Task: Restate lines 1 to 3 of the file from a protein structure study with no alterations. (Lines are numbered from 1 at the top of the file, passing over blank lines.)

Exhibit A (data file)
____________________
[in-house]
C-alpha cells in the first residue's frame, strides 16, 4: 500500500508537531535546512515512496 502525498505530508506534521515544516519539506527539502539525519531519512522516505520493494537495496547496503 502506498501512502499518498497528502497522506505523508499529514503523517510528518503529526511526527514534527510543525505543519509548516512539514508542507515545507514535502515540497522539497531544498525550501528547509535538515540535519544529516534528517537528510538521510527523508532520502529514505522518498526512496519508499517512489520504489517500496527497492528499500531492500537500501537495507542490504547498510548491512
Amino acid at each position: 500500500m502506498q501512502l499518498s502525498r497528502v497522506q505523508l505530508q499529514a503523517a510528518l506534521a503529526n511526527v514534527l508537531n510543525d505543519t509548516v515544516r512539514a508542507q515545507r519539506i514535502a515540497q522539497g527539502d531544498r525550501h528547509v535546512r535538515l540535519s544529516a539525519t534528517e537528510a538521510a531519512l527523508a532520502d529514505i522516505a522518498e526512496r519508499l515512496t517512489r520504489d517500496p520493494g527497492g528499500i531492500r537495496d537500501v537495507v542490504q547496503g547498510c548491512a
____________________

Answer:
[in-house]
C-alpha cells in the first residue's frame, strides 16, 4: 500500500508537531535546512515512496 502525498505530508506534521515544516519539506527539502539525519531519512522516505520493494537495496547496503 502506498501512502499518498497528502497522506505523508499529514503523517510528518503529526511526527514534527510543525505543519509548516512539514508542507515545507514535502515540497522539497531544498525550501528547509535538515540535519544529516534528517537528510538521510527523508532520502529514505522518498526512496519508499517512489520504489517500496527497492528499500531492500537500501537495507542490504547498510548491512
Amino acid at each position: 500500500m502506498q501512502l499518498s502525498r497528502v497522506q505523508l505530508q499529514a503523517a510528518l506534521a503529526n511526527v514534527l508537531n510543525d505543519t509548516v515544516r512539514a508542507q515545507r519539506i514535502a515540497q522539497g527539502d531544498r525550501h528547509v535546512r535538515l540535519s544529516a539525519t534528517e537528510a538521510a531519512l527523508a532520502d529514505i522516505a522518498e526512496r519508499l515512496t517512489r520504489d517500496p520493494g527497492g528499500i531492500r537495496d537500501v537495507v542490504q547496503g547498510c548491512a